Film Review: Suzi Q

Director Liam Firmager’s documentary feature traces the career path of Suzi Quatro, one of rock’s most influential women.

By

Rock queen Suzi Quatro, although born in Detroit and based in the UK, has found her greatest, most consistent success, in Australia. It seems therefore fitting that an Australian-based director, Liam Firmager, should produce this bio-documentary.

This first woman to front a rock band, Suzi Quatro also chose the less popular instrument in the bass guitar. Many of us of a certain generation grew up with the image of the diminutive woman, clad in leather, holding an enormous bass and belting out Can the Can.

Firmager presents a standard chronological narrative, interspersed with interviews: the Quatro sisters and brother; main songwriter Mike Chapman; ex-husband and band member Len Tuckey; those who have come after, such as Joan Jett and Cherie Currie; and of course, Suzi herself. An on-going theme through the movie is the complex relationship Suzi has with her sisters, due to the fact that they used to be a band together, before Suzi broke out on her own. The sadness of this unresolved resentment underpins much of the narrative.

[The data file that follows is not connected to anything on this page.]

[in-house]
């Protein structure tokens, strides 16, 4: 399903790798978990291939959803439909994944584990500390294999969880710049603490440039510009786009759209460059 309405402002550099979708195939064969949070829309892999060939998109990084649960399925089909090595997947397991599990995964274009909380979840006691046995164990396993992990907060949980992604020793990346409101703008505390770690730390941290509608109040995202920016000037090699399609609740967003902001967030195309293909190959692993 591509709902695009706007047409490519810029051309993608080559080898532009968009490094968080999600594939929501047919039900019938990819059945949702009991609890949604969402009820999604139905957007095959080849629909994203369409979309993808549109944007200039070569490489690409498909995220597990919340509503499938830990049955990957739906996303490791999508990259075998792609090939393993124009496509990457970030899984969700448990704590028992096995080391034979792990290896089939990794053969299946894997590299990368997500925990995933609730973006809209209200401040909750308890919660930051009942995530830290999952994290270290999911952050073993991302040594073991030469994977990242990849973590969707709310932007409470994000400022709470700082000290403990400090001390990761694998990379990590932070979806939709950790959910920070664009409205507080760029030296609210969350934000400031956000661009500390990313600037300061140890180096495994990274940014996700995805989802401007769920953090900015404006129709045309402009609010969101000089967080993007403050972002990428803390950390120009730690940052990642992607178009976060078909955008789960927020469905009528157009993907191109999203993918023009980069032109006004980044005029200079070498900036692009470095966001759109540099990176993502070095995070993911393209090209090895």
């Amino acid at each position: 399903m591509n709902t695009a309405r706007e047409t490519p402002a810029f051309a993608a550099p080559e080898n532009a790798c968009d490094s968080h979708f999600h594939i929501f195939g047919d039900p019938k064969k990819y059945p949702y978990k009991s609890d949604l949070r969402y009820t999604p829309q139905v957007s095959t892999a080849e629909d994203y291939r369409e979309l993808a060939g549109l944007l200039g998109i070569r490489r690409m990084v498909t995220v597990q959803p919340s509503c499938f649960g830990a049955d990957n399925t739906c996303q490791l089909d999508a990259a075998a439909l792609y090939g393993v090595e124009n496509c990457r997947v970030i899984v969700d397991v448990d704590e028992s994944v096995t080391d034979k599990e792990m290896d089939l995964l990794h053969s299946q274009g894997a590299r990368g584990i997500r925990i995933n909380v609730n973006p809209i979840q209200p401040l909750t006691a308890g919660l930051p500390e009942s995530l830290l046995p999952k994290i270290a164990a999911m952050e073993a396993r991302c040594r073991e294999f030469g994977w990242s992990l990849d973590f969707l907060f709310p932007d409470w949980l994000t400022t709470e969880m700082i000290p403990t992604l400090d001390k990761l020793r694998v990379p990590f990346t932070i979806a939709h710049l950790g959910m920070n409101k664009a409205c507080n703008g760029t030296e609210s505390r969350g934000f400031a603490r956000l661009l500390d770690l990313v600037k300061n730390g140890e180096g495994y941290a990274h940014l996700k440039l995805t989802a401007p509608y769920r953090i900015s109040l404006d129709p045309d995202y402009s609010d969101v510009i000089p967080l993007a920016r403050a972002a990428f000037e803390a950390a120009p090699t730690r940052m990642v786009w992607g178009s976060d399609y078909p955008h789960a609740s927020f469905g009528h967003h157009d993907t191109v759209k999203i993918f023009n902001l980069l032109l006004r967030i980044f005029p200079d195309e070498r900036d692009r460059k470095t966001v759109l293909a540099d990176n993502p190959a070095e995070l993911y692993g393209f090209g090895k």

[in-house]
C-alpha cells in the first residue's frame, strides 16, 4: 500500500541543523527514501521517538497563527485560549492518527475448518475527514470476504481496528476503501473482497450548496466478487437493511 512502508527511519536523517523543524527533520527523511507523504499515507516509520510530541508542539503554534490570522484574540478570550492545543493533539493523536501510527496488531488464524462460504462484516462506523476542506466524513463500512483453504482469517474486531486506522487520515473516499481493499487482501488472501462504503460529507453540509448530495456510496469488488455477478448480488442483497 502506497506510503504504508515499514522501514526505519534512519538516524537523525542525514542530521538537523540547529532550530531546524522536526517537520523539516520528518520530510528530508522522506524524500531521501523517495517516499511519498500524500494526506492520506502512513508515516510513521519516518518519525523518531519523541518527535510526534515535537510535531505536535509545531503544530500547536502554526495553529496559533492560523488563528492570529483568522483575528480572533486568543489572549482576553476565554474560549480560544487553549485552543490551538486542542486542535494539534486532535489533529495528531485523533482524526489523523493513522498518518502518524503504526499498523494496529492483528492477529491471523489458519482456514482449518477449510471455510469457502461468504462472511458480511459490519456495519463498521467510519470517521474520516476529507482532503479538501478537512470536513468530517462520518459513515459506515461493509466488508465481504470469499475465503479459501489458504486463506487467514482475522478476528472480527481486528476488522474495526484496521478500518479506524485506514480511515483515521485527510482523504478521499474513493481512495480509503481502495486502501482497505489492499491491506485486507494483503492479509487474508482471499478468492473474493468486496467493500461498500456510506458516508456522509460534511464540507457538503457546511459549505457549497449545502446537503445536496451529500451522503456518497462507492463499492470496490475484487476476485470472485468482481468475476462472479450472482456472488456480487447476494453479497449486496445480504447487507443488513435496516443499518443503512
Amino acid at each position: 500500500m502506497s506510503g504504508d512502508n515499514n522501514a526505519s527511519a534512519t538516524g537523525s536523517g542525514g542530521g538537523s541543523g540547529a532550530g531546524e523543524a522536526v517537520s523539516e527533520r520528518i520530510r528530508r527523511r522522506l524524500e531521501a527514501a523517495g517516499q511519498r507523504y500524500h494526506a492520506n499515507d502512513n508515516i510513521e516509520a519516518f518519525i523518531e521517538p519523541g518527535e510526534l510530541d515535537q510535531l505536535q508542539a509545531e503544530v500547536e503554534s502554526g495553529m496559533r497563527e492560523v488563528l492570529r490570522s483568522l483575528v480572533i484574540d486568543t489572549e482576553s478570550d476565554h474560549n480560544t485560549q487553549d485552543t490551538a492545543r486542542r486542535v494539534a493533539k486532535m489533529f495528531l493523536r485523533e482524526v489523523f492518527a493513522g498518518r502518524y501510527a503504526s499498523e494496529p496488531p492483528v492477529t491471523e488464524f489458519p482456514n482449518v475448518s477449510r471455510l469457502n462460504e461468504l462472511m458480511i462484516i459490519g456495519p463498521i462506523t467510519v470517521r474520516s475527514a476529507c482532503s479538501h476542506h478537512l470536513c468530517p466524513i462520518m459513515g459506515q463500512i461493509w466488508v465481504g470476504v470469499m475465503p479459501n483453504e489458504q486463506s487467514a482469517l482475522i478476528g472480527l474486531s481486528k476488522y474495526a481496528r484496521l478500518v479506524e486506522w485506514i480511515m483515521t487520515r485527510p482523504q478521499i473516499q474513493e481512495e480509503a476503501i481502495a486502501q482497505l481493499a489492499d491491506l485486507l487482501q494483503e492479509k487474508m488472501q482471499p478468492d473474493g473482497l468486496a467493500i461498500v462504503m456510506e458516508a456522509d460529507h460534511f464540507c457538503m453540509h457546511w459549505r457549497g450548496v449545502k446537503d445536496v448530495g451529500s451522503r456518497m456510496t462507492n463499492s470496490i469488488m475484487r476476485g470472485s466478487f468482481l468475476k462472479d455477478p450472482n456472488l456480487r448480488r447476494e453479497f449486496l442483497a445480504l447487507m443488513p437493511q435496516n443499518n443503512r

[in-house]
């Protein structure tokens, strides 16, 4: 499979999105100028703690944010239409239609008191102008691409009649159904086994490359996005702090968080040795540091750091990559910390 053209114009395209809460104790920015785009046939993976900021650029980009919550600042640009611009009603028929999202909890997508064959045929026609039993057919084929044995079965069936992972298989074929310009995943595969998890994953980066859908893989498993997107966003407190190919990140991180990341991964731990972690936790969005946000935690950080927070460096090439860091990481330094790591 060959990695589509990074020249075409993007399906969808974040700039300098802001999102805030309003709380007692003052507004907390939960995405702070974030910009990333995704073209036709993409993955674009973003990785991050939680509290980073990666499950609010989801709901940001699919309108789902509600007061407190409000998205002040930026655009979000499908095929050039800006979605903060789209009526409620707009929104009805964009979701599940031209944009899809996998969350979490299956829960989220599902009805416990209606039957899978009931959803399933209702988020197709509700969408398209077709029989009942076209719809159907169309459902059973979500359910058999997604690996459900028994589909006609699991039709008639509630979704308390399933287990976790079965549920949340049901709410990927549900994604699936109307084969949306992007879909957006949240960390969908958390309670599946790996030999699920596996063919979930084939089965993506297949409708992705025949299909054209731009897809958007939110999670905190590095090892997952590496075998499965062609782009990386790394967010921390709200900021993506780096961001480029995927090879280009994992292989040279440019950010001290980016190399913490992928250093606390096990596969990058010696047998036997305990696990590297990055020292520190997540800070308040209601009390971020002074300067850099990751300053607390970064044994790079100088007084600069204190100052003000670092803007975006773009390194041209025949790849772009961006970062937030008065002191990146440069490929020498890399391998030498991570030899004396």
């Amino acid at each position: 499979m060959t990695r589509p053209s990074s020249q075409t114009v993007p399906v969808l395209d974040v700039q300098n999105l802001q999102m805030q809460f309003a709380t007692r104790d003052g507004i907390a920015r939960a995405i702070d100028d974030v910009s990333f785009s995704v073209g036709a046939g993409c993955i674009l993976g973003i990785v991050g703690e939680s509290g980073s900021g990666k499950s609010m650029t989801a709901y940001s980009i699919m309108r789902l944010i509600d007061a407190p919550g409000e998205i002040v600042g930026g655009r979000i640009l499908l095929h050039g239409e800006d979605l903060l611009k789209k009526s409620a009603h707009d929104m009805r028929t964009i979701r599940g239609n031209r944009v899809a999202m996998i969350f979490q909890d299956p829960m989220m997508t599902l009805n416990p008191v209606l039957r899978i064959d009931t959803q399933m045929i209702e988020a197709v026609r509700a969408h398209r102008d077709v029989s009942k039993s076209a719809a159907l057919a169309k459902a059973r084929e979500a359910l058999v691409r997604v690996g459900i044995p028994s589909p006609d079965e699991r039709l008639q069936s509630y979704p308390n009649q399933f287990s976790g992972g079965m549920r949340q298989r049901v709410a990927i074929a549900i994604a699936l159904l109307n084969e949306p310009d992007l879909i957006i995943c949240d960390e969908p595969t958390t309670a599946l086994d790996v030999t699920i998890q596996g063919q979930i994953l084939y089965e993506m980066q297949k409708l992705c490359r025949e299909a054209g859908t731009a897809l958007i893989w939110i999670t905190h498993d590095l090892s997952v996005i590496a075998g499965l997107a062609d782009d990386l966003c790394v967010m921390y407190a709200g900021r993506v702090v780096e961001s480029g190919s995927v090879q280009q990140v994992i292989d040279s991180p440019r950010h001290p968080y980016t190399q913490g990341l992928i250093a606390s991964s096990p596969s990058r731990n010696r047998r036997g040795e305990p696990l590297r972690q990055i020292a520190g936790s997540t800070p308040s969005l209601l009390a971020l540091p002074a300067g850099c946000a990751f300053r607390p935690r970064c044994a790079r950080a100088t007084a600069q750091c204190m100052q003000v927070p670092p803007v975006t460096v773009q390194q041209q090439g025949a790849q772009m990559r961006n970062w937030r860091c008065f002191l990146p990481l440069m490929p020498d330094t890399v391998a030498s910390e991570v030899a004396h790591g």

Archival footage litters the work, adding depth and contrast, along with retro-inspired shots, and clips from TV shows, concerts and recording sessions.

Suzi Quatro is not really given the kudos she deserves for having blazed a trail for other female performers. One of the remits of this film is to redress that and put her in her rightful place in the Pantheon.

Like any good documentary this movie is of interest to a broader audience that just her fan-base. Anyone with an interest in music history, popular culture or feminism, will find a lot to love and be fascinated by in this tightly put-together piece of cinema.

Suzi Q is released on November 20th .

ROCKING 3.5 stars

Hot News